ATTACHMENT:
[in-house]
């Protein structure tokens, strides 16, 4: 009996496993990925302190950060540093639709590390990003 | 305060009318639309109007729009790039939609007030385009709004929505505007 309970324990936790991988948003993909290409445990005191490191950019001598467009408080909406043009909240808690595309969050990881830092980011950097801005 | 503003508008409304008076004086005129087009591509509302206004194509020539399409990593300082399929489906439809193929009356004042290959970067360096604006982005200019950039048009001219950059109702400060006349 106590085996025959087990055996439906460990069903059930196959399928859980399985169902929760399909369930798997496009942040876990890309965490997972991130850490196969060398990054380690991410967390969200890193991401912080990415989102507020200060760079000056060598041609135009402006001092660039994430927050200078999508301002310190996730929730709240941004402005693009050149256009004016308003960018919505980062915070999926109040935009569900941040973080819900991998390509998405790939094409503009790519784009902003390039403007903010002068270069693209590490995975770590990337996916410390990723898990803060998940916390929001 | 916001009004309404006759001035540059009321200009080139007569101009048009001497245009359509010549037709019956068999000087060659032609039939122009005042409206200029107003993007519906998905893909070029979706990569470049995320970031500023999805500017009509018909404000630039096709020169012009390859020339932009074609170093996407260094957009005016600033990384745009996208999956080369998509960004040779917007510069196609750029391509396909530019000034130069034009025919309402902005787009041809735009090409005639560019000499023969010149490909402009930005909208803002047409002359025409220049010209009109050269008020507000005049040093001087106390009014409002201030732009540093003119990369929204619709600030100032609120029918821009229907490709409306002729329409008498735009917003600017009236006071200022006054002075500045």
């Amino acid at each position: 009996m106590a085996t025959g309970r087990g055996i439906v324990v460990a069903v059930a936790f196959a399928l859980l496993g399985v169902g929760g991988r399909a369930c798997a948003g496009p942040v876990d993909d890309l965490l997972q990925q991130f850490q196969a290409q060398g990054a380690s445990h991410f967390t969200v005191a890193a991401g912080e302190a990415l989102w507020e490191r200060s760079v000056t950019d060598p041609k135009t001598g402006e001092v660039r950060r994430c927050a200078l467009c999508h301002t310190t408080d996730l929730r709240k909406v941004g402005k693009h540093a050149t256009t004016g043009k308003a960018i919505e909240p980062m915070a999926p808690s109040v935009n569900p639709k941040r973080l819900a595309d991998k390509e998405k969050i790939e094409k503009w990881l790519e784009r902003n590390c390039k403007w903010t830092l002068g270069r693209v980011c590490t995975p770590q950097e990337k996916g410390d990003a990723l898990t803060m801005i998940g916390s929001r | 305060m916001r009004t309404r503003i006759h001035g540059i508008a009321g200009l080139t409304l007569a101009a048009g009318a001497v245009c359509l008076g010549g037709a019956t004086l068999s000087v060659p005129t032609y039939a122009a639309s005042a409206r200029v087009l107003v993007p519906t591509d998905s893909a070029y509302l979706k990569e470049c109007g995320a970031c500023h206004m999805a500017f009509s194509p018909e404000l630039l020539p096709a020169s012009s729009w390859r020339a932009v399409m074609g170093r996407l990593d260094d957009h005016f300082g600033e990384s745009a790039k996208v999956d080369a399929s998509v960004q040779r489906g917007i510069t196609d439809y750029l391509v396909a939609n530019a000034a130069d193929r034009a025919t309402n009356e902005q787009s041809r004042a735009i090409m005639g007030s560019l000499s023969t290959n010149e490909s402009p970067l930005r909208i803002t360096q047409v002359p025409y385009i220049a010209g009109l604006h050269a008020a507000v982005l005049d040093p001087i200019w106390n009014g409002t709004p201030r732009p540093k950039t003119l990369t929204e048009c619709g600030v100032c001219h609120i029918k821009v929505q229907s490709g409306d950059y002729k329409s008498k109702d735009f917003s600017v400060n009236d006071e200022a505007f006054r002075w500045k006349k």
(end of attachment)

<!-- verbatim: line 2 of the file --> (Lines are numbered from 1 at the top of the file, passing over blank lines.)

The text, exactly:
């Protein structure tokens, strides 16, 4: 009996496993990925302190950060540093639709590390990003 | 305060009318639309109007729009790039939609007030385009709004929505505007 309970324990936790991988948003993909290409445990005191490191950019001598467009408080909406043009909240808690595309969050990881830092980011950097801005 | 503003508008409304008076004086005129087009591509509302206004194509020539399409990593300082399929489906439809193929009356004042290959970067360096604006982005200019950039048009001219950059109702400060006349 106590085996025959087990055996439906460990069903059930196959399928859980399985169902929760399909369930798997496009942040876990890309965490997972991130850490196969060398990054380690991410967390969200890193991401912080990415989102507020200060760079000056060598041609135009402006001092660039994430927050200078999508301002310190996730929730709240941004402005693009050149256009004016308003960018919505980062915070999926109040935009569900941040973080819900991998390509998405790939094409503009790519784009902003390039403007903010002068270069693209590490995975770590990337996916410390990723898990803060998940916390929001 | 916001009004309404006759001035540059009321200009080139007569101009048009001497245009359509010549037709019956068999000087060659032609039939122009005042409206200029107003993007519906998905893909070029979706990569470049995320970031500023999805500017009509018909404000630039096709020169012009390859020339932009074609170093996407260094957009005016600033990384745009996208999956080369998509960004040779917007510069196609750029391509396909530019000034130069034009025919309402902005787009041809735009090409005639560019000499023969010149490909402009930005909208803002047409002359025409220049010209009109050269008020507000005049040093001087106390009014409002201030732009540093003119990369929204619709600030100032609120029918821009229907490709409306002729329409008498735009917003600017009236006071200022006054002075500045």